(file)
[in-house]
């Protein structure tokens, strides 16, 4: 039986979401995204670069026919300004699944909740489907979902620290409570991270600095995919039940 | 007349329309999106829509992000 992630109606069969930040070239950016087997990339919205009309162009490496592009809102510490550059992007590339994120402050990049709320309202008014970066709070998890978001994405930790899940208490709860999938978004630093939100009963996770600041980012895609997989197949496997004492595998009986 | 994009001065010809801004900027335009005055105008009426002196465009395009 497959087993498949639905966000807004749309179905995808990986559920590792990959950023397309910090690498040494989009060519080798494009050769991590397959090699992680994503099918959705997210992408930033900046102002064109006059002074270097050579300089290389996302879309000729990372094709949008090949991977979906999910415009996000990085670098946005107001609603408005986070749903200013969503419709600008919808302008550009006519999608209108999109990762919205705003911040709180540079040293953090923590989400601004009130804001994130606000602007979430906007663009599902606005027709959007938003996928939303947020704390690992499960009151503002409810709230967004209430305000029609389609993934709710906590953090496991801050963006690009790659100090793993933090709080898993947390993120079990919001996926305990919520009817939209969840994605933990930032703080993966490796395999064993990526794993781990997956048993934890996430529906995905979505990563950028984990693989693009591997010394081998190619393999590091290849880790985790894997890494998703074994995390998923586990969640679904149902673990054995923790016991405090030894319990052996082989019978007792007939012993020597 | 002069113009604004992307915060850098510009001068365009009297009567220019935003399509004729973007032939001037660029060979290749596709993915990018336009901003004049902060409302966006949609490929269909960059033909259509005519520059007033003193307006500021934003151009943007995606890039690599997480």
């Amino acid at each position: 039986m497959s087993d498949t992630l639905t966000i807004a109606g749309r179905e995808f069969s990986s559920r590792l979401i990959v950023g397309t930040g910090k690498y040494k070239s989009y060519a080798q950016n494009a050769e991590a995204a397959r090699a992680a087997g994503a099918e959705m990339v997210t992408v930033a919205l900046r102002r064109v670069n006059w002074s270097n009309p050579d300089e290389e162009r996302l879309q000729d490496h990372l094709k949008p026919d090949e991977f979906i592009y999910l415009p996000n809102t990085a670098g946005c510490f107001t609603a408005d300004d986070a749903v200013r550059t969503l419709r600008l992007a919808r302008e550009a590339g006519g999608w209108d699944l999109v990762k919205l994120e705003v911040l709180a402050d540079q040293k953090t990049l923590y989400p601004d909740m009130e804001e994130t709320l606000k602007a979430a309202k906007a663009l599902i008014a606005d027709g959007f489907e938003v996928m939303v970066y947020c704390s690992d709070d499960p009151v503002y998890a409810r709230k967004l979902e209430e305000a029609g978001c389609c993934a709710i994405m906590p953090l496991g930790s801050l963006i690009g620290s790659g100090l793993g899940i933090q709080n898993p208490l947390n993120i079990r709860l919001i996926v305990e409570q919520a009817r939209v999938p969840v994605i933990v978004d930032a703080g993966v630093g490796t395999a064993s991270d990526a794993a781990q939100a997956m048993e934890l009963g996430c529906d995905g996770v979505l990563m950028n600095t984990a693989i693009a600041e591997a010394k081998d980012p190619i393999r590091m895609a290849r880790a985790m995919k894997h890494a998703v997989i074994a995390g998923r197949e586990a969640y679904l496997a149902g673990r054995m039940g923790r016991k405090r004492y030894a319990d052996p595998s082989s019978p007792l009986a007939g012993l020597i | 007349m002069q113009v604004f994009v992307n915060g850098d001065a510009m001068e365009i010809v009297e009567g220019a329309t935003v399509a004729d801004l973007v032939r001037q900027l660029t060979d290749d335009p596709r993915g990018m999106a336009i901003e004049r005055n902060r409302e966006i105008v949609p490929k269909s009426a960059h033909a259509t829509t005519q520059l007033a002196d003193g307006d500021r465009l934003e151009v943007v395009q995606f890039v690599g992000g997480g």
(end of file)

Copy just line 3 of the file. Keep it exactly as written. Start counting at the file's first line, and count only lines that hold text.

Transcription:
């Amino acid at each position: 039986m497959s087993d498949t992630l639905t966000i807004a109606g749309r179905e995808f069969s990986s559920r590792l979401i990959v950023g397309t930040g910090k690498y040494k070239s989009y060519a080798q950016n494009a050769e991590a995204a397959r090699a992680a087997g994503a099918e959705m990339v997210t992408v930033a919205l900046r102002r064109v670069n006059w002074s270097n009309p050579d300089e290389e162009r996302l879309q000729d490496h990372l094709k949008p026919d090949e991977f979906i592009y999910l415009p996000n809102t990085a670098g946005c510490f107001t609603a408005d300004d986070a749903v200013r550059t969503l419709r600008l992007a919808r302008e550009a590339g006519g999608w209108d699944l999109v990762k919205l994120e705003v911040l709180a402050d540079q040293k953090t990049l923590y989400p601004d909740m009130e804001e994130t709320l606000k602007a979430a309202k906007a663009l599902i008014a606005d027709g959007f489907e938003v996928m939303v970066y947020c704390s690992d709070d499960p009151v503002y998890a409810r709230k967004l979902e209430e305000a029609g978001c389609c993934a709710i994405m906590p953090l496991g930790s801050l963006i690009g620290s790659g100090l793993g899940i933090q709080n898993p208490l947390n993120i079990r709860l919001i996926v305990e409570q919520a009817r939209v999938p969840v994605i933990v978004d930032a703080g993966v630093g490796t395999a064993s991270d990526a794993a781990q939100a997956m048993e934890l009963g996430c529906d995905g996770v979505l990563m950028n600095t984990a693989i693009a600041e591997a010394k081998d980012p190619i393999r590091m895609a290849r880790a985790m995919k894997h890494a998703v997989i074994a995390g998923r197949e586990a969640y679904l496997a149902g673990r054995m039940g923790r016991k405090r004492y030894a319990d052996p595998s082989s019978p007792l009986a007939g012993l020597i | 007349m002069q113009v604004f994009v992307n915060g850098d001065a510009m001068e365009i010809v009297e009567g220019a329309t935003v399509a004729d801004l973007v032939r001037q900027l660029t060979d290749d335009p596709r993915g990018m999106a336009i901003e004049r005055n902060r409302e966006i105008v949609p490929k269909s009426a960059h033909a259509t829509t005519q520059l007033a002196d003193g307006d500021r465009l934003e151009v943007v395009q995606f890039v690599g992000g997480g």